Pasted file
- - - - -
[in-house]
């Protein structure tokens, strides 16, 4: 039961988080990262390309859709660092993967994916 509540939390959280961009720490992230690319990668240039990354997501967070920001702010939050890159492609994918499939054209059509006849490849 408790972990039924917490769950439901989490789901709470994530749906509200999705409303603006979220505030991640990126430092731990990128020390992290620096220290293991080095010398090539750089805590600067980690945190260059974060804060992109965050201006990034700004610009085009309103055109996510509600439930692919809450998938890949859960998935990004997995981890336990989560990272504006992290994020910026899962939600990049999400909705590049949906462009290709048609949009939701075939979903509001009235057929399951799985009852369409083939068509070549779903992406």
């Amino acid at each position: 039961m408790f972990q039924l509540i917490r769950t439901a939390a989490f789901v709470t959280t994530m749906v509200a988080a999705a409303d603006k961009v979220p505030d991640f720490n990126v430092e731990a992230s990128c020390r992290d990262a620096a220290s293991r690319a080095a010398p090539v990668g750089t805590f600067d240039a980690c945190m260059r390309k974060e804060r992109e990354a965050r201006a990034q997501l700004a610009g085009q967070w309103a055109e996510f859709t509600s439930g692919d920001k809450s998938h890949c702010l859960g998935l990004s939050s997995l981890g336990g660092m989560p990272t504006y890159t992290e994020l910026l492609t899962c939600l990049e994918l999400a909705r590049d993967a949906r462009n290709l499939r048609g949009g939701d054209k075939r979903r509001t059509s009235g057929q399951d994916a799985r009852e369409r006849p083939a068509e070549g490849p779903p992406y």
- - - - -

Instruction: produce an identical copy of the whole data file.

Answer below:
[in-house]
């Protein structure tokens, strides 16, 4: 039961988080990262390309859709660092993967994916 509540939390959280961009720490992230690319990668240039990354997501967070920001702010939050890159492609994918499939054209059509006849490849 408790972990039924917490769950439901989490789901709470994530749906509200999705409303603006979220505030991640990126430092731990990128020390992290620096220290293991080095010398090539750089805590600067980690945190260059974060804060992109965050201006990034700004610009085009309103055109996510509600439930692919809450998938890949859960998935990004997995981890336990989560990272504006992290994020910026899962939600990049999400909705590049949906462009290709048609949009939701075939979903509001009235057929399951799985009852369409083939068509070549779903992406």
């Amino acid at each position: 039961m408790f972990q039924l509540i917490r769950t439901a939390a989490f789901v709470t959280t994530m749906v509200a988080a999705a409303d603006k961009v979220p505030d991640f720490n990126v430092e731990a992230s990128c020390r992290d990262a620096a220290s293991r690319a080095a010398p090539v990668g750089t805590f600067d240039a980690c945190m260059r390309k974060e804060r992109e990354a965050r201006a990034q997501l700004a610009g085009q967070w309103a055109e996510f859709t509600s439930g692919d920001k809450s998938h890949c702010l859960g998935l990004s939050s997995l981890g336990g660092m989560p990272t504006y890159t992290e994020l910026l492609t899962c939600l990049e994918l999400a909705r590049d993967a949906r462009n290709l499939r048609g949009g939701d054209k075939r979903r509001t059509s009235g057929q399951d994916a799985r009852e369409r006849p083939a068509e070549g490849p779903p992406y």